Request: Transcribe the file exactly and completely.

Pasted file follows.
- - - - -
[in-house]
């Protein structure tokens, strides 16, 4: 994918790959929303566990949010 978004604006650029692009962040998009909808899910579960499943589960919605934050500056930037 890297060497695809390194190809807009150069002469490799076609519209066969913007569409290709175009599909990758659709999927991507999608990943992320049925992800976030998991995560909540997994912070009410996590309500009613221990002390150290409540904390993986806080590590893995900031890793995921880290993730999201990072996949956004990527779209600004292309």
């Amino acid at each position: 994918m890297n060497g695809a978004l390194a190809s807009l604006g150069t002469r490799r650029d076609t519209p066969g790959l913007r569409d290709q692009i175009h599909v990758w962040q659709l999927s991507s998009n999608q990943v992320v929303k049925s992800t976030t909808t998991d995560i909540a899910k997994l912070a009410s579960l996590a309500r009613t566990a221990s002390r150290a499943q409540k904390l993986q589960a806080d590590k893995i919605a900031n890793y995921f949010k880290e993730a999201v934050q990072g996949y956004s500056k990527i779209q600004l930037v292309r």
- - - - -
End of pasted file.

[in-house]
């Protein structure tokens, strides 16, 4: 994918790959929303566990949010 978004604006650029692009962040998009909808899910579960499943589960919605934050500056930037 890297060497695809390194190809807009150069002469490799076609519209066969913007569409290709175009599909990758659709999927991507999608990943992320049925992800976030998991995560909540997994912070009410996590309500009613221990002390150290409540904390993986806080590590893995900031890793995921880290993730999201990072996949956004990527779209600004292309």
């Amino acid at each position: 994918m890297n060497g695809a978004l390194a190809s807009l604006g150069t002469r490799r650029d076609t519209p066969g790959l913007r569409d290709q692009i175009h599909v990758w962040q659709l999927s991507s998009n999608q990943v992320v929303k049925s992800t976030t909808t998991d995560i909540a899910k997994l912070a009410s579960l996590a309500r009613t566990a221990s002390r150290a499943q409540k904390l993986q589960a806080d590590k893995i919605a900031n890793y995921f949010k880290e993730a999201v934050q990072g996949y956004s500056k990527i779209q600004l930037v292309r």